[Film Review] Women in Love (1969)

Women in Love poster.jpg

Title: Women in Love
Year: 1969
Country: UK
Language: English, German
Genre: Drama, Romance
Director: Ken Russell
Screenwriter: Larry Kramer
based on the novel by D.H. Lawrence
Music: Georges Delerue
Cinematography: Billy Williams
Cast:
Alan Bates
Oliver Reed
Glenda Jackson
Jennie Lunden
Eleanor Bron
Vladek Sheybal
Alan Webb
Catherine Willmer
Phoebe Nicholls
Michael Gough
Christopher Gable
Sharon Gurney
Richard Heffer
Michael Graham Cox
Rating: 8.4/10

Women in Love 1969.jpg

Transposing D.H. Lawrence’s self-absorbed amatory-philosophizing 1920 novel onto the silver screen under the able hands of Larry Kramer, UK maverick Ken Russell’s third feature WOMEN IN LOVE is an imposing work espousing Lawrence’s modern take on gender politics and bisexuality.

During the interwar years in a British mining town Beldover, a quartet of personages is constituted by two mews-dwelling sisters, Ursula and Gudrun Brangwen (Lunden and Jackson), and two best friends, Rupert Birkin (Bates) and Gerald Crich (Reed). The artistic Gudrun, who is a sculptress, takes a shine to Gerald, the scion of the town’s mine owner, whereas a more down-home Ursula, a school teacher by profession, strikes a romance with the idealist Rupert, but not before he can dissolve his liaison with the stuck-up, snooty Hermione Roddice (Buon).

Inhabiting the movie’s sumptuous period settings (bucolic exterior alternating with silk-stocking interior), these two relationships mirror and counterpoise each other. The Rupert-Ursula union typifies the more earthly, hetero-normative monogamy (but with a catch) where a self-professed bachelor is finally enticed into matrimony by a sweet, unpretentious maiden, attested by her bumper affection disguised in the form of jealousy. Russell incisively signposts their first delirious copulation alfresco (aberrantly treated with frantic editing and uncanny cacophony) with the juxtaposition of two dead bodies of a prior tragedy, mortality looms large in the shadows of bodily pleasure, and their union is consummated in the coalescence of both characters embracing with a vertical composition requires some head-tilting.

The knottier one falls onto the Gudrun-Gerald dynanism, Gerald’s ability to love is irrevocably crippled by his old money parentage and its cursed kismet, especially through the put-downs from his vitriolic mother (Willmer), and in a female-empowering fashion, Gudrun manfully takes him in when he is most vulnerable after being buffeted by bereavements, but she is clearly aware that this act of passion is not stemmed from love but a pall of profound pity, even if Gerald is a quintessential virile alpha male specimen, he is not right for her (Russell nimbly hammers home that she does try to love him, but there is something immanently amiss between them, not least her abysmal fear of being throttled by his temperamental aggressiveness), it is this unflinching mind-over-body transcendence impels her to befriend a gay German sculptor Loerke (a galvanizing Sheybal go the whole hog of effeteness) during their doomed Alps vacation, and precipitates a jealousy-driven Gerald to the extremes, if he cannot bring himself to kill her, he must kill someone else. The shocking candidness in revealing this warped psycho-sexual cruelty is way out of its time, however, in her first Oscar-winning role, Jackson mesmerically abandons herself in Gudrun’s flights of bluntness, caprice and spontaneity, ushers in a new prototype of liberated femininity on the screen, that is unseen before.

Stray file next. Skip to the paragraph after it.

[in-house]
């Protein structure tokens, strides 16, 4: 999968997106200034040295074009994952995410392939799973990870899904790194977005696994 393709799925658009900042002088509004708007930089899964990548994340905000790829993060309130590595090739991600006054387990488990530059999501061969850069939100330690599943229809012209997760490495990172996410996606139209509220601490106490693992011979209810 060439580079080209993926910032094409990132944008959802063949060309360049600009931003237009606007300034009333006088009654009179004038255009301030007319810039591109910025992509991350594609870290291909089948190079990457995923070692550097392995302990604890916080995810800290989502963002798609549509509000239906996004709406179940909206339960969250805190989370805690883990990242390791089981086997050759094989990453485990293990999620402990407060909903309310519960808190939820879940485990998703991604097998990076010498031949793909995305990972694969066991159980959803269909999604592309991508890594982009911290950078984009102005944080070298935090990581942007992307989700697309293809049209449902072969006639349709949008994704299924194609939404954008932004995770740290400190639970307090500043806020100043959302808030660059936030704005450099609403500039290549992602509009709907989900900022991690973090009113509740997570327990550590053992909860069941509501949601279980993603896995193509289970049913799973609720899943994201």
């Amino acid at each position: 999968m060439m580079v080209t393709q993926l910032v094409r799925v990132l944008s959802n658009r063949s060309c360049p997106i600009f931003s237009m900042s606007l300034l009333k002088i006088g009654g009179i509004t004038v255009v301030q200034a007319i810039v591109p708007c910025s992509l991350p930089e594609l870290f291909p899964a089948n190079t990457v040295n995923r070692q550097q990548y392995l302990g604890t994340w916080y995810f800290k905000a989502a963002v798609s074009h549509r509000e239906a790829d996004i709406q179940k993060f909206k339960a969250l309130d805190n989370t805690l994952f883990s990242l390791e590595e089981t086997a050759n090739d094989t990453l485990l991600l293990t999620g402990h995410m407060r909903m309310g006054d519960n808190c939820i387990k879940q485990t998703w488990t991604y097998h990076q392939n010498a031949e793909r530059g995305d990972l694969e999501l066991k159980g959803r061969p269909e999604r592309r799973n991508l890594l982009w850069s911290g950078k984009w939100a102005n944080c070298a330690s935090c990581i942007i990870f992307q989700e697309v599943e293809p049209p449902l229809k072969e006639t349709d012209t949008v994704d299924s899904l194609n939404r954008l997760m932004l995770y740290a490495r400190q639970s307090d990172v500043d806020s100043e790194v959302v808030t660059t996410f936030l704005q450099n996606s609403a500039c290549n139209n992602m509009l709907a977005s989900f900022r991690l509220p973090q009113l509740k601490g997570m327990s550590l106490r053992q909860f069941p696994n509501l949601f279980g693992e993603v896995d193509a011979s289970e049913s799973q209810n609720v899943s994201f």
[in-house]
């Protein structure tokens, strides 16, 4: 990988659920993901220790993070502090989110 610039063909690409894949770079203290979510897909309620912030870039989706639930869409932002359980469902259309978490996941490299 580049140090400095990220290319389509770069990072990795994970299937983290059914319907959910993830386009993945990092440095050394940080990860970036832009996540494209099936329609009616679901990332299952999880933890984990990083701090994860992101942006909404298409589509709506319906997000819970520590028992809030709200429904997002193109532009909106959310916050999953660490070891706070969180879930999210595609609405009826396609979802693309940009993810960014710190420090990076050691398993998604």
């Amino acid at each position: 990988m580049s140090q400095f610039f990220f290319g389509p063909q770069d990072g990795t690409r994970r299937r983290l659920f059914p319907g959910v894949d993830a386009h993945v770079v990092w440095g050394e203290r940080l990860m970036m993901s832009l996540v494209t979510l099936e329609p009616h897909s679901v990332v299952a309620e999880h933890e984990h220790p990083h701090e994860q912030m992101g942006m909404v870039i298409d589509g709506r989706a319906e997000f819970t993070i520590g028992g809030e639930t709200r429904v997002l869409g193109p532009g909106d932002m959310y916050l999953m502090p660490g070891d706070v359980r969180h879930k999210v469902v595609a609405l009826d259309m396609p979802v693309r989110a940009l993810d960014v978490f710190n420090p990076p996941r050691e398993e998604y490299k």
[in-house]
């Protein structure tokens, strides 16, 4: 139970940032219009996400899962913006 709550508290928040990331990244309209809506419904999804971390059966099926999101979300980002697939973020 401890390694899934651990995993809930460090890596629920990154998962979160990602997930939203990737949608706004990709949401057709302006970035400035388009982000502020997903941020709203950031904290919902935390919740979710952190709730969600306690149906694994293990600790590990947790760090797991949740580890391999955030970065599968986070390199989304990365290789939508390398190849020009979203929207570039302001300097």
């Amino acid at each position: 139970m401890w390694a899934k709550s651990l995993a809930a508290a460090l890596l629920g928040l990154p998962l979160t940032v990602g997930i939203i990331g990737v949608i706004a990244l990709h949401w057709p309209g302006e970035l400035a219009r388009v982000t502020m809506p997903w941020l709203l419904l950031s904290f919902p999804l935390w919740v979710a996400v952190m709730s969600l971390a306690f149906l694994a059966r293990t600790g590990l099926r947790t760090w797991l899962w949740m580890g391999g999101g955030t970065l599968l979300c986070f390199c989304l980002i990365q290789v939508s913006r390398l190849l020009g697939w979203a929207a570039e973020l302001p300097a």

Furthermore, to make things more intricate (this is where the catch lies), Russell stages the notoriously members-baring, homoerotic Japanese-style wrestling bravura between Rupert and Gerald to issue the former’s swinging-both-ways plea, and both actors muster up great gusto in their gob-smacking action, while Reed’s extraordinarily fierce glare seldom lets down Gerald’s guard, Bates, by comparison, burnishes a more well-adjusted representation of Rupert’s unapologetically modernistic mind-set, both are intrepid in terms of what their characters ask them to perform. Last among the central foursome, newcomer Lunden is given a less meatier role to handle, but proves she can turn heads if she wills with her fervid outpourings when the sylvan clincher arrives.

When all is said and done, WOMEN IN LOVE should be incontrovertibly enshrined as Russell’s jewel in the crown, an avant-garde treatise on that little, elusive thing called “love” with a very fine tooth comb, gleaming with all of Russell’s outrageous, fiendishly stirring antics.

referential entries: Russell’s THE DEVILS (1971, 7.7/10), TOMMY (1975, 7.4/10).

Oscar 1969 - Women in Love.jpg

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